ESSENTIAL roof repairs to one of Northwich’s industrial landmarks could begin in the New Year, United Utilities has confirmed.

The Grade II listed Dock Road Pumping Station is currently owned by the water provider and was constructed in 1913.

This was to intercept sewage before entering the River Weaver and pump it up to the top of Castle Hill and onwards to the Wallerscote Works.

But after being in use for over 60 years, the station was decommissioned and converted into a monument open to the public.

Now however, Dock Road Pumping Station has been closed for over a year and is badly in need of repairs, especially to its roof.

Volunteers at the site, which is officially on the Northwich Heritage Trail as a landmark of the town’s industrial heritage, say they can get no direction from United Utilities as to what it is prepared to do about it.

One volunteer told the Guardian: “Having put so much effort into its continued running in the past and its popularity with the public, it needs to be urgently looked at.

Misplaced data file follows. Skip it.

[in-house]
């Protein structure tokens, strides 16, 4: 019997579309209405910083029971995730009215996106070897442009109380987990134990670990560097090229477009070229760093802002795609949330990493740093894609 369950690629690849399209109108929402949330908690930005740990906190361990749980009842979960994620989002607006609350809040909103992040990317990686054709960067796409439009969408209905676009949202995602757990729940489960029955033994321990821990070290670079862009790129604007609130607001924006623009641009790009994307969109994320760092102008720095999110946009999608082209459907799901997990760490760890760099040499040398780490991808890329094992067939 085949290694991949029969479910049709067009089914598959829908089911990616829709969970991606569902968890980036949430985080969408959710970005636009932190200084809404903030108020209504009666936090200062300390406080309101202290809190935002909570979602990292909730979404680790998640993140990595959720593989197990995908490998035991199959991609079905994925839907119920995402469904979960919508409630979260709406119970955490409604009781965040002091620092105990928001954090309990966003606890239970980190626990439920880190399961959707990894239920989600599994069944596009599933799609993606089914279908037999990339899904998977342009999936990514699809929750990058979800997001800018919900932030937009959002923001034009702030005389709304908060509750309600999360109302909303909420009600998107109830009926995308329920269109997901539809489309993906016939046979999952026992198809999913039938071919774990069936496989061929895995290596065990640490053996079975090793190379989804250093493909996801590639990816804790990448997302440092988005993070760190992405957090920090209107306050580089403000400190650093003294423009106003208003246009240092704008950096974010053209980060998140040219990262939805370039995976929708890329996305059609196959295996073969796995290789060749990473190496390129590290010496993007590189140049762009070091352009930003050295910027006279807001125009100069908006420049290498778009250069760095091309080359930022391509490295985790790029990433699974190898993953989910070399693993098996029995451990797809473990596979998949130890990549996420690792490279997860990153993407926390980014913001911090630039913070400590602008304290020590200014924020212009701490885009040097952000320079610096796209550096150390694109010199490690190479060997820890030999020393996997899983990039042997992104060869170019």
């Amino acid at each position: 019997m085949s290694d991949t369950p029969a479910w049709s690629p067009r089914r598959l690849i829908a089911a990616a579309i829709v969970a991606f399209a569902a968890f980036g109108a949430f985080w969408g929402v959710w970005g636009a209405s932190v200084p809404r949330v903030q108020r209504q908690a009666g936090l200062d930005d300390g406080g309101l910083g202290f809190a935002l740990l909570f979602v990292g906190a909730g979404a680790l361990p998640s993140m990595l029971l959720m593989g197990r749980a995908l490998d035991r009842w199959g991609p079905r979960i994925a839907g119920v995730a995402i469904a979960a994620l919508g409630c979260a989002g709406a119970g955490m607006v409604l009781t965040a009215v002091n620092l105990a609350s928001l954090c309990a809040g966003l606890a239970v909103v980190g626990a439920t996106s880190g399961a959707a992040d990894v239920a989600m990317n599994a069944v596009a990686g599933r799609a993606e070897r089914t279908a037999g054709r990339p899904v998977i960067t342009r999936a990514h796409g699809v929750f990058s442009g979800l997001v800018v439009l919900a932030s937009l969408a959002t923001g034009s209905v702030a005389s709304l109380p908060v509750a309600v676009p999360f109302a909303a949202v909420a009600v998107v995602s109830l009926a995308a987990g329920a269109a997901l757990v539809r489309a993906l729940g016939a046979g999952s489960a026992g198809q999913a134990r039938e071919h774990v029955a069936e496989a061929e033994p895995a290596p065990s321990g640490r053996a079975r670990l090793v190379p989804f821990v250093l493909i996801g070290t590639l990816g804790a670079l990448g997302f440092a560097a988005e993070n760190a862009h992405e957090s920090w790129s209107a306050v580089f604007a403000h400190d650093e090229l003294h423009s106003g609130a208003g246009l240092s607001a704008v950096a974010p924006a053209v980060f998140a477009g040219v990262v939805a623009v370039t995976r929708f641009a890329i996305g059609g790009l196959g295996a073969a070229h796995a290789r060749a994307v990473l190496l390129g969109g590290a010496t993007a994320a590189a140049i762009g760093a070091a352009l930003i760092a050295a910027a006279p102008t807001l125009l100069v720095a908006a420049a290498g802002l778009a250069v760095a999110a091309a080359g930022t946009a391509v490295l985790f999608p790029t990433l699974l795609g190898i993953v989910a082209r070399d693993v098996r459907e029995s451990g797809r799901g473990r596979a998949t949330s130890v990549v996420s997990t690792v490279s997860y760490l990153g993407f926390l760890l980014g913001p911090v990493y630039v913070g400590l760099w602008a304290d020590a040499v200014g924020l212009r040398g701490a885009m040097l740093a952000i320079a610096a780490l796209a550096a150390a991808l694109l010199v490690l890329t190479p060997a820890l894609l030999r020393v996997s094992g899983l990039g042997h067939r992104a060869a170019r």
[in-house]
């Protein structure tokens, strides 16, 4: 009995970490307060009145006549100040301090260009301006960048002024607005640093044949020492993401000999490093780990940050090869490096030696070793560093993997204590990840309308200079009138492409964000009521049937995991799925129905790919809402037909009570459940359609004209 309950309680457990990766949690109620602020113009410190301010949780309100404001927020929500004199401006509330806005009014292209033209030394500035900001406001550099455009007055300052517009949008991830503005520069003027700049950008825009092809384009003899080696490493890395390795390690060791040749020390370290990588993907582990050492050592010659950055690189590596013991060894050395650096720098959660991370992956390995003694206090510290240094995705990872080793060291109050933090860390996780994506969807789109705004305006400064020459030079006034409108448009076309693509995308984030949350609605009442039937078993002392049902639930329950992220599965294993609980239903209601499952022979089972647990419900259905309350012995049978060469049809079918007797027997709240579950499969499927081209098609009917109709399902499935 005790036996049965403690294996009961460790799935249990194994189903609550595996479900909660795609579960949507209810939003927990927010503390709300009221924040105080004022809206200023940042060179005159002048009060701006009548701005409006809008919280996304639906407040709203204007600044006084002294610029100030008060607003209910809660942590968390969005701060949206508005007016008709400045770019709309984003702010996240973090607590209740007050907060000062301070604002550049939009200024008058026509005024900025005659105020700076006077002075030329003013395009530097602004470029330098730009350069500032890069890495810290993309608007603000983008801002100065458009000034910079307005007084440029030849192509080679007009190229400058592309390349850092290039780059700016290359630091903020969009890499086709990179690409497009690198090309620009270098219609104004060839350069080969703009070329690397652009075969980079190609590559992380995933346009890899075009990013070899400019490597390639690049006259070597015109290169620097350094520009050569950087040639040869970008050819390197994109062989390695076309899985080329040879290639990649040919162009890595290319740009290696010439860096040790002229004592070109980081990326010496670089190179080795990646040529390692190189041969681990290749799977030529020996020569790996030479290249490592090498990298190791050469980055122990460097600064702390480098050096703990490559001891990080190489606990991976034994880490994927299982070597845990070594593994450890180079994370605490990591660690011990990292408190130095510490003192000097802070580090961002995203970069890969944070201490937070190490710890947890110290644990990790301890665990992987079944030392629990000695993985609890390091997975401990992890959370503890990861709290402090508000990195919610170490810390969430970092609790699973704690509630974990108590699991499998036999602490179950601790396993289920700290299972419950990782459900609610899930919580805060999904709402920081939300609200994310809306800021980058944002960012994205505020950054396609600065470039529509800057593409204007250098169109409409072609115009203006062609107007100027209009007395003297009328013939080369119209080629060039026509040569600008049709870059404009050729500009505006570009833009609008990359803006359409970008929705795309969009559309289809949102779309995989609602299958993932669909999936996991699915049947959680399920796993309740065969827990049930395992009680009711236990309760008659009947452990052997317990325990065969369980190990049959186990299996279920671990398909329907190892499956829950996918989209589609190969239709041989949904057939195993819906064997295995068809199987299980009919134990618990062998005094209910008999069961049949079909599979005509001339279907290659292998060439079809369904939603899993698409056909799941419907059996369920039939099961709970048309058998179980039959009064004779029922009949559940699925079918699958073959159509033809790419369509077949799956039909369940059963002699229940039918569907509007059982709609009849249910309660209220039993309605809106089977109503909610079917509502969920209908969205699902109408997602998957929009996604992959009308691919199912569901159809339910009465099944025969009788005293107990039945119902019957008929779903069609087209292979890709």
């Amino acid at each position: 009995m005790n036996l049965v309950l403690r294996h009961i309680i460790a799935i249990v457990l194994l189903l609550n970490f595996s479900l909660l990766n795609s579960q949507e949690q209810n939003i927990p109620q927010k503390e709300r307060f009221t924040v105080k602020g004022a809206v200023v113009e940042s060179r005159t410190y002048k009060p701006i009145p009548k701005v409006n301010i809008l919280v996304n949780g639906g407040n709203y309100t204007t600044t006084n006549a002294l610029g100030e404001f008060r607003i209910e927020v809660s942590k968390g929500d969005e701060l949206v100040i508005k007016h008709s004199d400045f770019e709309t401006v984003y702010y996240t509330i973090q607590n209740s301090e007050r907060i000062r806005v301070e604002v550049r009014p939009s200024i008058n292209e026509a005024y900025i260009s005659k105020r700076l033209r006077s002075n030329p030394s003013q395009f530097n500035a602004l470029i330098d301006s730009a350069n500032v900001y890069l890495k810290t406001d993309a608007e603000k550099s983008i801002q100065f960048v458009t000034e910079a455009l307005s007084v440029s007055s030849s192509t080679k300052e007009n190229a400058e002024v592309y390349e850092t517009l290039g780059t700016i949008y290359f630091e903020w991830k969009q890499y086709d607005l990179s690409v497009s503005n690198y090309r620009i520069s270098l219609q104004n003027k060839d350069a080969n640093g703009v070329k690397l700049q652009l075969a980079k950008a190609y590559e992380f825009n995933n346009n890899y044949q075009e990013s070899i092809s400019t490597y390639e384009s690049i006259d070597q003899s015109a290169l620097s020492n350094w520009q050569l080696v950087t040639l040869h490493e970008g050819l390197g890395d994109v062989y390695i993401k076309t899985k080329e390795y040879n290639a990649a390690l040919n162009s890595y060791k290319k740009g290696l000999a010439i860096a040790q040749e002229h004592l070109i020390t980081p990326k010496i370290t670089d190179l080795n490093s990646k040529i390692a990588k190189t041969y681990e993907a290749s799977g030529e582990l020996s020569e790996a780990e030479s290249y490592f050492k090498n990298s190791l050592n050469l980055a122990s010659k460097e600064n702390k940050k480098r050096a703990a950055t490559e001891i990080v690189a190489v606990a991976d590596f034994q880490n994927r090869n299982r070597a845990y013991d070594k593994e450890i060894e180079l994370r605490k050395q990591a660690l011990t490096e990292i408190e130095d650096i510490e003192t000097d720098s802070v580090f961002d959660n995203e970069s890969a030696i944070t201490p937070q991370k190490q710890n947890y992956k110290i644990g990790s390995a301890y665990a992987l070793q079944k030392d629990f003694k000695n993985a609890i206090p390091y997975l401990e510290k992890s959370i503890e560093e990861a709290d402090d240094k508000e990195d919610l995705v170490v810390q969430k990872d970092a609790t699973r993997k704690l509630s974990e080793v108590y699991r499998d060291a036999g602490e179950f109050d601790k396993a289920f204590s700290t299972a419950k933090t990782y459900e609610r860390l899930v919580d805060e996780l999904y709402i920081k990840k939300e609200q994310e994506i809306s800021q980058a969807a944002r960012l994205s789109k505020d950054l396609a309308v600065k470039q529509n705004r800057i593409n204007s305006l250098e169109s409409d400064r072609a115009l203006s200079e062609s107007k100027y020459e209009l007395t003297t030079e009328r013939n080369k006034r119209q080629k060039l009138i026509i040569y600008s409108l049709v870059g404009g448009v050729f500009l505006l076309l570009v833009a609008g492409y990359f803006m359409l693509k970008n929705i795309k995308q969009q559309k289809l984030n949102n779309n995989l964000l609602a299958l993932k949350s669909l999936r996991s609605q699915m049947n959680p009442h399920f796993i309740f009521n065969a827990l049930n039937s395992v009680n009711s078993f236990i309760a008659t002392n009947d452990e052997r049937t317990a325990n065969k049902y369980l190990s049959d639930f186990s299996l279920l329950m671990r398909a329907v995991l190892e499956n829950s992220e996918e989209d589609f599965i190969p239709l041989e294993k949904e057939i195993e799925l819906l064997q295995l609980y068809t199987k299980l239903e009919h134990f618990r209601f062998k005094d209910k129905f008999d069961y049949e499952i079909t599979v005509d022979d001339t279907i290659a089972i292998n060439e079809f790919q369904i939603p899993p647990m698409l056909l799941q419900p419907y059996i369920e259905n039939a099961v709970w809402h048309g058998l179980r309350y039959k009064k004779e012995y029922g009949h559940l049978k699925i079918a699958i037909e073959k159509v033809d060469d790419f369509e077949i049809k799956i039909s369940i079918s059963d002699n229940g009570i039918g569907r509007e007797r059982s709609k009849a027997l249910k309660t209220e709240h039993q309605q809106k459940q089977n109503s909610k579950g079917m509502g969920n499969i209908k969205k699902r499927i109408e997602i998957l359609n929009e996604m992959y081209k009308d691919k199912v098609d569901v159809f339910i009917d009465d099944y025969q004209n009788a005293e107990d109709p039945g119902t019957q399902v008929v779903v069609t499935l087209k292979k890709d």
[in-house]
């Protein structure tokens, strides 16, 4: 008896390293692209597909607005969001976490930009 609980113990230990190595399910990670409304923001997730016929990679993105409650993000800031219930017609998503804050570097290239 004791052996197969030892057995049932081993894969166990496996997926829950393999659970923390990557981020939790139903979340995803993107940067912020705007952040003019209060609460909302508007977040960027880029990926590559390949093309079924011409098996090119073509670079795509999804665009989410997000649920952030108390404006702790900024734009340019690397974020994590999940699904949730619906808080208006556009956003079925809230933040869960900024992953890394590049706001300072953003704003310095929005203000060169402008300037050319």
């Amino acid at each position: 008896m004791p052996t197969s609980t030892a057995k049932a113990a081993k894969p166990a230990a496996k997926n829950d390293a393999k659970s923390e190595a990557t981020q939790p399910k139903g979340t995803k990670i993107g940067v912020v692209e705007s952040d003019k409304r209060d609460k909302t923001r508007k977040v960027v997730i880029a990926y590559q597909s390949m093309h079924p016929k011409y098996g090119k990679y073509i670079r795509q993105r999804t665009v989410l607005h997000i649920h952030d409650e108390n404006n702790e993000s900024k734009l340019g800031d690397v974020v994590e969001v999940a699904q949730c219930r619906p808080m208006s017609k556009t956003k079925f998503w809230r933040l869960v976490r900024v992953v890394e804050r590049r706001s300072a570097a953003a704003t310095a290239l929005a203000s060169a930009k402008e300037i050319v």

“This is with a view to its reopening and the fixing of the main issues that are outstanding.

“Otherwise, this beautiful example of industrial architecture will be lost forever.”

United Utilities has now however said that it hopes renovation work at the station will begin in the new year.

A spokesperson for the company’s external affairs department said: “We have a construction project planned and are currently in the process of appointing a contractor to repair the roof.

“We can then progress to a start date in the New Year.”